UNC candidate Ahloy Hunt meets and greets Bamboo Settlement residents during a walkabout yesterday.


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United National Congress (UNC) candidate for the St Joseph Ahloy Hunt says he will be focussing on crime during his campaign for the upcoming general elections.

He was speaking on a walkabout of Bamboo Settlement yesterday.

His team was armed with masks and hand sanitizers during their walk.

It proved a glimpse of what campaigning in the upcoming election season may look like with the lingering threat of COVID-19.

“We’re adhering to the health order,” he said.

“We will ensure that we keep our social distancing and of course in groups of no more than five, so we will have groups yes but no more than five and split up,” the former Lieutenant Colonel Hunt added before the walkabout yesterday.

While the elements of election walkabouts were also present, including a car driving by with a bullhorn announcing Hunt’s presence, the interactions with members of the public saw the candidate standing a significant distance off the residents.

Groups of four followed Hunt as he approached residents, while other members of the walkabout scouted other homes.

“This is the first stage of linking with the people of this particular area, this polling division. It is my first step in meeting and letting the people see who I am,” he said, while also giving an admittance that it was his first time interacting with people from the area.

“I have not heard from them before. This is my first walkabout. I have information that was presented to me. Today is a confirmation of those issues,” Hunt said.

He was not the only potential name on the ballot list in the upcoming general elections to walk their prospective constituency over the weekend.

On Saturday, Winston ‘Gypsy’ Peters held a meet and greet in Moruga, days after being screened for the Moruga/Tableland seat for the PNM.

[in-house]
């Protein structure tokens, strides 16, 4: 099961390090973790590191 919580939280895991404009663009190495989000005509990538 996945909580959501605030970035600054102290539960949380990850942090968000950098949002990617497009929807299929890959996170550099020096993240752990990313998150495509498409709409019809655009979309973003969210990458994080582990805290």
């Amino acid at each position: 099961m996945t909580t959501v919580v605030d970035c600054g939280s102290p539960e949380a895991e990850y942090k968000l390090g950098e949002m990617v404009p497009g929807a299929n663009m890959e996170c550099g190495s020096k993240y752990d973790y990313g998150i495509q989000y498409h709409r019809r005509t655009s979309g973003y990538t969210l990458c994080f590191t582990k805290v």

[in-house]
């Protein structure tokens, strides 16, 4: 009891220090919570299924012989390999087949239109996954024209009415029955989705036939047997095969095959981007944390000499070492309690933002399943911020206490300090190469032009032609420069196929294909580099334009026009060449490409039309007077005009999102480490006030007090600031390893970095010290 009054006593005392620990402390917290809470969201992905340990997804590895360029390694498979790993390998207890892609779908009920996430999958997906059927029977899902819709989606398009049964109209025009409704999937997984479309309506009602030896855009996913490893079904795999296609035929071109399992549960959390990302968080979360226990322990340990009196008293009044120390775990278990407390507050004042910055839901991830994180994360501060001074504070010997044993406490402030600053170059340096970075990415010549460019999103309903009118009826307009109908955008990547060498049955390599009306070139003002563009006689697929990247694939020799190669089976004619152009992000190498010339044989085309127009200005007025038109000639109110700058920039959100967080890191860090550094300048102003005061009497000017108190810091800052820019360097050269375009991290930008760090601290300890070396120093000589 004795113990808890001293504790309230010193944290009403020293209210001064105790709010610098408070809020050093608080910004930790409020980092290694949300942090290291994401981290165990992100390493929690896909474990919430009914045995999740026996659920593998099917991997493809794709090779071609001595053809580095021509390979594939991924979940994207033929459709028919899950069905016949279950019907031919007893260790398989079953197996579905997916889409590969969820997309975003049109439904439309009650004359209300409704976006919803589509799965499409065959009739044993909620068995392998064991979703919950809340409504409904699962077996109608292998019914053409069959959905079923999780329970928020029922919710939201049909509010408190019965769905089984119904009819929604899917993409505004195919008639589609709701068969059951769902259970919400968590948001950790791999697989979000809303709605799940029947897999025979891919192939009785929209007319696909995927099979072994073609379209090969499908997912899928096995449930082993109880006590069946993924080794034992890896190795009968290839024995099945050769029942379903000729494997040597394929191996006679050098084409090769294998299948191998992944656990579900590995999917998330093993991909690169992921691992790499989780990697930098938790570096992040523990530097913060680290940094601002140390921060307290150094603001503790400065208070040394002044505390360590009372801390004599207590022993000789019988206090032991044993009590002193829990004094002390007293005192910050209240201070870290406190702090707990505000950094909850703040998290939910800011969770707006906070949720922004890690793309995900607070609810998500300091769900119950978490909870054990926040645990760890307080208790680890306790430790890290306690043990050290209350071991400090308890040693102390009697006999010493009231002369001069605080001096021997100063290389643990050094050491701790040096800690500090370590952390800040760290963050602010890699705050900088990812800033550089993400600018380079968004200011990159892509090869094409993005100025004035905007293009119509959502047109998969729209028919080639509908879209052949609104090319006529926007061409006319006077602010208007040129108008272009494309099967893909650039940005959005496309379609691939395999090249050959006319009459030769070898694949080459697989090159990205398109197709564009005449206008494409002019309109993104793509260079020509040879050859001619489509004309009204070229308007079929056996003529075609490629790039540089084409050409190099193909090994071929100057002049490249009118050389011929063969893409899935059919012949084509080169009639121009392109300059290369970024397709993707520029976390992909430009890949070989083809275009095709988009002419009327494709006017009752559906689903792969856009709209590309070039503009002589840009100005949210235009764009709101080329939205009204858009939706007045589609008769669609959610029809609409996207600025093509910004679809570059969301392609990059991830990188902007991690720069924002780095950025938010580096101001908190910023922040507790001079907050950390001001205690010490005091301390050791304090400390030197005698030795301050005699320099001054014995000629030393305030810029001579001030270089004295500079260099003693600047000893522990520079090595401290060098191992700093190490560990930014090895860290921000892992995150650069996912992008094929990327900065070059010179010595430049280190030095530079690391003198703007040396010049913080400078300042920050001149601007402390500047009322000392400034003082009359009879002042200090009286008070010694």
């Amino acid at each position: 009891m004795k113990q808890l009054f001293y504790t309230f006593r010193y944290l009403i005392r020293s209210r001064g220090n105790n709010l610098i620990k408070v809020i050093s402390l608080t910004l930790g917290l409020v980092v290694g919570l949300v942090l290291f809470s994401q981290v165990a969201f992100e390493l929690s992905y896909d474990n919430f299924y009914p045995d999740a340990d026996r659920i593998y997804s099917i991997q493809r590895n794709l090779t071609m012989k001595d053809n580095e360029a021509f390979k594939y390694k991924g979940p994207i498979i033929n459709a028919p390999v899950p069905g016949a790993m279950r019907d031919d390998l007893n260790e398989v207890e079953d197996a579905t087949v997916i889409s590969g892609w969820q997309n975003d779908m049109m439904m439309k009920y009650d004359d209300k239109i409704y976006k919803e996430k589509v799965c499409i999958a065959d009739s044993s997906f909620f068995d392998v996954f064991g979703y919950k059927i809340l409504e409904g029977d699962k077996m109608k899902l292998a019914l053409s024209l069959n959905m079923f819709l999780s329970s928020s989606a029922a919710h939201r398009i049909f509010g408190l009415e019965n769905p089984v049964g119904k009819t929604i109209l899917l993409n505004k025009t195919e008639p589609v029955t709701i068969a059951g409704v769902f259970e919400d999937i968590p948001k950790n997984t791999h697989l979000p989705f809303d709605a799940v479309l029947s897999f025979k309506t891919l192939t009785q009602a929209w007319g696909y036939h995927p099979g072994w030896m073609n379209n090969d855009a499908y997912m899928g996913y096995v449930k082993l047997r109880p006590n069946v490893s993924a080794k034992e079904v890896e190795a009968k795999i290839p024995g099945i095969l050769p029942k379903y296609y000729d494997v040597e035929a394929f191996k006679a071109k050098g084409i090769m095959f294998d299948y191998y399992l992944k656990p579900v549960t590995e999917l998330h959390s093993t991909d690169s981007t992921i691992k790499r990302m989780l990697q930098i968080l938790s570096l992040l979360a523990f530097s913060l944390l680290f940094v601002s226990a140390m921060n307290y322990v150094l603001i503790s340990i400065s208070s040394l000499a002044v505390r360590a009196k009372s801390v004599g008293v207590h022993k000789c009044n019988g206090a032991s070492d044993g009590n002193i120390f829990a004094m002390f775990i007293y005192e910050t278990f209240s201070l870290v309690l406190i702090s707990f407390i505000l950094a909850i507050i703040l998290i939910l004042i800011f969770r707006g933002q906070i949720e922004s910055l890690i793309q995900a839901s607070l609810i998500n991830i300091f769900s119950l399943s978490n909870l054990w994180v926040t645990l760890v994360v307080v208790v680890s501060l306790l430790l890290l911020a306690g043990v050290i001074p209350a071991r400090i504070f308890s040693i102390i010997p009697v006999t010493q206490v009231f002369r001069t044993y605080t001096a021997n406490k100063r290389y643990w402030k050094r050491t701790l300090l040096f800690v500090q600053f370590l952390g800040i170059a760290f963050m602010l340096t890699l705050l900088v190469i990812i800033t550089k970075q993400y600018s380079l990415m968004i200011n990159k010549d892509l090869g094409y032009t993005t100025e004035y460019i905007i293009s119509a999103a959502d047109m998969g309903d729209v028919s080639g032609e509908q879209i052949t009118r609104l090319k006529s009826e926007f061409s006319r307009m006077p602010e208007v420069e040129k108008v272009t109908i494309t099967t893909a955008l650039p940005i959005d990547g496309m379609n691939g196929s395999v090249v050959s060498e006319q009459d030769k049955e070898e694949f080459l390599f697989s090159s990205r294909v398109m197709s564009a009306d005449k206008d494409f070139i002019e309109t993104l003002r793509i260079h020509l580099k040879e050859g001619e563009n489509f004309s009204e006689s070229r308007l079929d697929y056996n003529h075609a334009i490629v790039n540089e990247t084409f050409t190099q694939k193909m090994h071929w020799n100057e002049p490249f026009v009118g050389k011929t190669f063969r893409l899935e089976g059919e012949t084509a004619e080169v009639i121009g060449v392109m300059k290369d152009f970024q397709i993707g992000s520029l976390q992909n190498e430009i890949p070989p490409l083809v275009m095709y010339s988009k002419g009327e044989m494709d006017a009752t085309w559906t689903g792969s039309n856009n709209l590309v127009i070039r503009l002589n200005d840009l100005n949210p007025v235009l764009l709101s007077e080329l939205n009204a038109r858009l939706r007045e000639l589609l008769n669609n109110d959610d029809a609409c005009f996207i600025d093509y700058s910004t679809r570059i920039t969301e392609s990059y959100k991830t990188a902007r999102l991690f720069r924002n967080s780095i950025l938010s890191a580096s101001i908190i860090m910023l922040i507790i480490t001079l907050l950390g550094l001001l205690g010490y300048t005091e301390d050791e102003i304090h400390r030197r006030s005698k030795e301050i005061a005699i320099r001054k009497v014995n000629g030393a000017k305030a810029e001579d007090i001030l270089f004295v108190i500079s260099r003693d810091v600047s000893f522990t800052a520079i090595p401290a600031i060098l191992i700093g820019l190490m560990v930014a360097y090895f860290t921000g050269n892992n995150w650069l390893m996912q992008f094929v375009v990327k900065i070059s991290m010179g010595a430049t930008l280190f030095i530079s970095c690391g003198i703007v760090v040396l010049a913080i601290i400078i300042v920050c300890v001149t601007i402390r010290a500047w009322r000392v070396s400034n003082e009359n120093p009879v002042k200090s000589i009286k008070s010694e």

Hunt may be new to the political scene, but his brother Gary Hunt served as Minister of Sport from 2007 to 2010 as a member of the People’s National Movement.

He said his choice to join the UNC was based on “better governance, better quality representation, and a whole host of other things that I don’t want to get into because I don’t want to compare the other side.”

His focus, he said, was the crime situation.

“I think the answer is obvious…based on the current crime situation, again I don’t want to explashiate into areas. I want to hold back a bit for when the time is right but the current state of security requires somebody with immense experience, capability, knowledge to really take all the forces in Trinidad and Tobago under the Ministry of National Security forward.”

The Hunts would not be the first set of brothers who have served opposing political parties. Danny and Robin Montano similarly had differing affiliations during the late 1990s and early 2000s. Danny Montano served as a Minister and Senator for the People’s National Movement while Robin Montano served as a senator under the UNC before joining the Independent Liberal Party.